Beti Bachao Beti Padhao…! Lack of transport affecting female dropout rate in J&K

Beti Bachao Beti Padhao…! Lack of transport affecting female dropout rate in J&K

Sayima Ahmad

SRINAGAR, Aug 3: Though there are multiple reasons, lack of adequate transport in rural areas significantly contributes to the dropout rates of female students across Jammu and Kashmir.  

A survey conducted by the National Statistical Office (NSO) and accessed by Kashmir Despatch mentions that female literacy in Jammu and Kashmir is 68%, which is much lower than the male literacy rate of 85.70%.

However, the female literacy rate in rural Jammu and Kashmir is lower than in urban areas, at 66% and 75.70%, respectively.

The survey also reveals that only a meager percentage of females (2.8%) in Jammu and Kashmir are graduates and above whereas the percentage for males is 8.4%.

Disconnect between aspiring females of a village and the higher education institutions in particular is one of the biggest hindrances that young girls have to overcome to be able to claim their right to basic education.

Sephora is a remote village in the district of Ganderbal, particularly lacking in terms of public transport which has proven a reason of great discomfort for female students studying further than the area itself, especially in the morning and evening hours.

“If you plan to reach University on time you have to prepare yourself the night before, first, by setting an alarm for early morning” Shahista, an Islamic studies student at University of Kashmir, said while talking to Kashmir Despatch.

According to residents here, if you manage to get up early, barely compensating for the tiring routine of yesterday, you need to do everything as quickly as possible.

“The earlier you leave the house the better your chances of catching a bus,” said a local Ghulam Mohammad while talking to Kashmir Despatch.

That is another matter if the bus shows up or not, or makes you wait another hour or two. “My son cycles to the school. But my daughter cannot go to school on her own. I have to drop her,” said Abdul Rashid, a resident of Nambil Nar, a remote village in district Baramulla, while talking to Kashmir Despatch.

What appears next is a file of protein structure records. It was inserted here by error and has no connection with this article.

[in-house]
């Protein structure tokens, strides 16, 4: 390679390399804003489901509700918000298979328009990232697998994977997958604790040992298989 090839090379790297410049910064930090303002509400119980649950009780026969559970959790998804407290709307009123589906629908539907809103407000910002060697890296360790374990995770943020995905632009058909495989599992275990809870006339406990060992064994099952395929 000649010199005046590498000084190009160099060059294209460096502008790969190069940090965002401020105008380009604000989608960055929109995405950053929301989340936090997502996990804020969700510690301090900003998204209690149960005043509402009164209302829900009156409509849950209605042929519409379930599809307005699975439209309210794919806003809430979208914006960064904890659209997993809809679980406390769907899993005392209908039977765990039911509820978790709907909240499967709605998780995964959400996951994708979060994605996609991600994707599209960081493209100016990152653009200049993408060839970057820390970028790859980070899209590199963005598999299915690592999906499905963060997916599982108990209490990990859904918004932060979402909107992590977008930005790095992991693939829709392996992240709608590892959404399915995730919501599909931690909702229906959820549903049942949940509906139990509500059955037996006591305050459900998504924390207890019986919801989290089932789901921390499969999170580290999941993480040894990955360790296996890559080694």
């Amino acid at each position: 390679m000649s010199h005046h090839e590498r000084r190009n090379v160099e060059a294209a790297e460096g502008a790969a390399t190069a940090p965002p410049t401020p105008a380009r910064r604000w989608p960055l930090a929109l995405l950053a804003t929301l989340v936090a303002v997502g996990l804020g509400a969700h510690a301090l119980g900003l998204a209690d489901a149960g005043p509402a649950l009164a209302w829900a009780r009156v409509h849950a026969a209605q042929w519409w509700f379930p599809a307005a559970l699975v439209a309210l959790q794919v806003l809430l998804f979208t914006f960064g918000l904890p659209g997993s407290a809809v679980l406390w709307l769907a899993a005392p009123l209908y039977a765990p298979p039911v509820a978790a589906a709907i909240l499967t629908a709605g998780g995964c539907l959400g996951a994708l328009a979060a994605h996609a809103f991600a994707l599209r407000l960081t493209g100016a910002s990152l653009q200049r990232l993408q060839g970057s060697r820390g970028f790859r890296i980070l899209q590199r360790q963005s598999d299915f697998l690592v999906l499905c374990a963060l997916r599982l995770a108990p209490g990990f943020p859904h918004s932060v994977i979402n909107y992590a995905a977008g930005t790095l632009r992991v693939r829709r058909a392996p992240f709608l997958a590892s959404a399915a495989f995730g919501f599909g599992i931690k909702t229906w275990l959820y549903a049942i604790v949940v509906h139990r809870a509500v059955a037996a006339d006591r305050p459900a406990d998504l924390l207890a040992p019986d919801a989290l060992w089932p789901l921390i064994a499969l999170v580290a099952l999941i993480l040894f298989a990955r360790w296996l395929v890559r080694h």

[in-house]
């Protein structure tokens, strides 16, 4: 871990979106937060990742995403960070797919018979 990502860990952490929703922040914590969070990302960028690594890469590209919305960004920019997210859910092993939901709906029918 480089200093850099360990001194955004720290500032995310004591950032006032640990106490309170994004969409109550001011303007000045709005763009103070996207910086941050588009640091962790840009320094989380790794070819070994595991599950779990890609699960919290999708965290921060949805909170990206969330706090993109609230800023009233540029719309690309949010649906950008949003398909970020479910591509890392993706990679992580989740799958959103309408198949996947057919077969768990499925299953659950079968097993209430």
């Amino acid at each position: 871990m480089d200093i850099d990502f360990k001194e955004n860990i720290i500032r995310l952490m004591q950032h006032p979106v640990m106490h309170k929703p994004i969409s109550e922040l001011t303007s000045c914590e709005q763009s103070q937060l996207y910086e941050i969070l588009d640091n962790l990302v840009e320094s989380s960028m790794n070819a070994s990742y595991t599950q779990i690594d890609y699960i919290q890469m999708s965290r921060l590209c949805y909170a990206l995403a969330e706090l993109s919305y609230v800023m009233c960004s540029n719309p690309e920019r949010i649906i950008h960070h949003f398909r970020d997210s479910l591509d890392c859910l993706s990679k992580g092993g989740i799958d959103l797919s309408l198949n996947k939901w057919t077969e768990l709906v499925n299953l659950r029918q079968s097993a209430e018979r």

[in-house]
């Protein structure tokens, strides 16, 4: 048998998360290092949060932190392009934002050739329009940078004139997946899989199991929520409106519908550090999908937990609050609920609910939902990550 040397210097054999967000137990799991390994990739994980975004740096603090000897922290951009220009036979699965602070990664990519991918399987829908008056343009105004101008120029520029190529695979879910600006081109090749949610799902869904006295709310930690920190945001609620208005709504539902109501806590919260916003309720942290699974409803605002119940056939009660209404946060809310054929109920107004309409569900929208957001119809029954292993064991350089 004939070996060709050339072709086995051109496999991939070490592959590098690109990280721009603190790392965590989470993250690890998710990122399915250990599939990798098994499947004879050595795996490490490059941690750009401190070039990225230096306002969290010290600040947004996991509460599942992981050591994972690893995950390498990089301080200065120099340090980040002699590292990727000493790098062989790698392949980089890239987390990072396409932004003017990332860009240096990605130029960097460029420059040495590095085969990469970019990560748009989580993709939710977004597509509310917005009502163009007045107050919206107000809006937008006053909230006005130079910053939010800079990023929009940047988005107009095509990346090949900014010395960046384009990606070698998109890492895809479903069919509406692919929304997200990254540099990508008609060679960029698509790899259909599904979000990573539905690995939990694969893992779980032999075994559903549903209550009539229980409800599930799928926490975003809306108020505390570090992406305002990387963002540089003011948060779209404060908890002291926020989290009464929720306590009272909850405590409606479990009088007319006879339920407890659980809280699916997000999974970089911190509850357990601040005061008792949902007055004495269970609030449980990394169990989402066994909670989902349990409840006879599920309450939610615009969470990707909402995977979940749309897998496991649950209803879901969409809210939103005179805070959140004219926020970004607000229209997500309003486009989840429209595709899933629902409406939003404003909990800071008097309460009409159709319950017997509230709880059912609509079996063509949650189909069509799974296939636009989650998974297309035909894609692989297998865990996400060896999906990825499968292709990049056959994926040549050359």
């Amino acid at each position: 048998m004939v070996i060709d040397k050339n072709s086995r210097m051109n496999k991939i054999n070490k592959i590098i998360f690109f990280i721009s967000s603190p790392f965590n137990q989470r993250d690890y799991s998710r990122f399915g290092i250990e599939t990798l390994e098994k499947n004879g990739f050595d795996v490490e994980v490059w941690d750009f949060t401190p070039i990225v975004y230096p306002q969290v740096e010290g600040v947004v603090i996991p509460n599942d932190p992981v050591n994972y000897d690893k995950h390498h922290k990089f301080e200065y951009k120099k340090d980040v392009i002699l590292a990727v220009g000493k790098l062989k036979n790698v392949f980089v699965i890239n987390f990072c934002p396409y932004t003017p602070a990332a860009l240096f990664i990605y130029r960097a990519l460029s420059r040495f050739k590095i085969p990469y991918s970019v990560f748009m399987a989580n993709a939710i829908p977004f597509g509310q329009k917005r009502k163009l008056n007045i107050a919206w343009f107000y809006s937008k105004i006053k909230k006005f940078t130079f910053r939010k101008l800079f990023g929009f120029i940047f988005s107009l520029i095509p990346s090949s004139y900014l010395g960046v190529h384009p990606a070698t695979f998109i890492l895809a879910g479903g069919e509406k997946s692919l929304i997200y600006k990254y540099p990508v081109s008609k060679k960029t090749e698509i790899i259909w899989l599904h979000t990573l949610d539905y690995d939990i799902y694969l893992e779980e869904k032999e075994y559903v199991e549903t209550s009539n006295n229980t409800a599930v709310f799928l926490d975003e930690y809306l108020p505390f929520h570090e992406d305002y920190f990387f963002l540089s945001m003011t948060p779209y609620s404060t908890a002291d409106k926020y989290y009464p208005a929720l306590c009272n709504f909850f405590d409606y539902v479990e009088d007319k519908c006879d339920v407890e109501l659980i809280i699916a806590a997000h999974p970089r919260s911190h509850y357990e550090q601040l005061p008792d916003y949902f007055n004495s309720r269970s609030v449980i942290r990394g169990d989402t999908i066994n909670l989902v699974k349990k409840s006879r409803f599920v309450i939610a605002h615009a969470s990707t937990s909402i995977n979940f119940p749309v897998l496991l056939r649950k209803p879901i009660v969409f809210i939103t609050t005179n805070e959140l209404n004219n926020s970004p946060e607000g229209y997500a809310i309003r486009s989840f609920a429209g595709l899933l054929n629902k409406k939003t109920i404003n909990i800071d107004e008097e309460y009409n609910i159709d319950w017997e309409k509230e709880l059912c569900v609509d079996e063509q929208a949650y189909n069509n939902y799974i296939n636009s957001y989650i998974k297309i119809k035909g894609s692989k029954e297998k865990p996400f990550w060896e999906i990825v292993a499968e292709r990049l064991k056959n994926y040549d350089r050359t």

Anguished female students in Ganderbal’s rural areas stated that a few years ago they were able to afford a sumo because of reasonable fares but sumo drivers have increased the fare double than what they are supposed to charge.

“The buses are usually congested and not a very suitable way of transit for us girls,” observed Rafiya, a nursing student while talking to Kashmir Despatch. “You might have to pass on even two or three buses if they are severely overloaded and that costs us time and a class or more”

She adds further: “It is a problem for girls to find acceptable means of transport. But the problem goes beyond finding a ride”.

The rural parts of Kashmir are already endeavoring a lot when it comes to local transportation. This problem poses an enormous hazard to educational scenario in rural Kashmir coupled with schools located at a long distance in rural areas compel parents not to send their kids especially females to the schools, thus keeping them devoid of education.

“The assertion that rural girls are dropping out from schools because they are not enthusiastic about getting education, is not true. There are several reasons behind this problem. The prime factor is that there is no adequate transport facility in rural areas.”

“If a school or college happens to be far from people’s homes, parents show unwillingness to send their girls to school. In such a circumstance boys get preference and girls are forced to stay indoors,” claims a 12th standard student, Rabiya Jaan a resident of a village in Ganderbal.

Rabiya added with concern that, “If you decide on boarding a congested bus a girl certainly encounters ill-intending people. And these kinds of people are present everywhere, always on the lookout for women in such compromised spaces.”

All the female students who talked to Kashmir Despatch urged the authorities to “expand the transport network adding more government-run buses to the roster that can help minimizing their ordeal.”

 “Afterwards services like women-only buses can be dispatched to such areas, at least in the morning and evening times. All of this can be coordinated from a regional transport office,” said these girls in unison.

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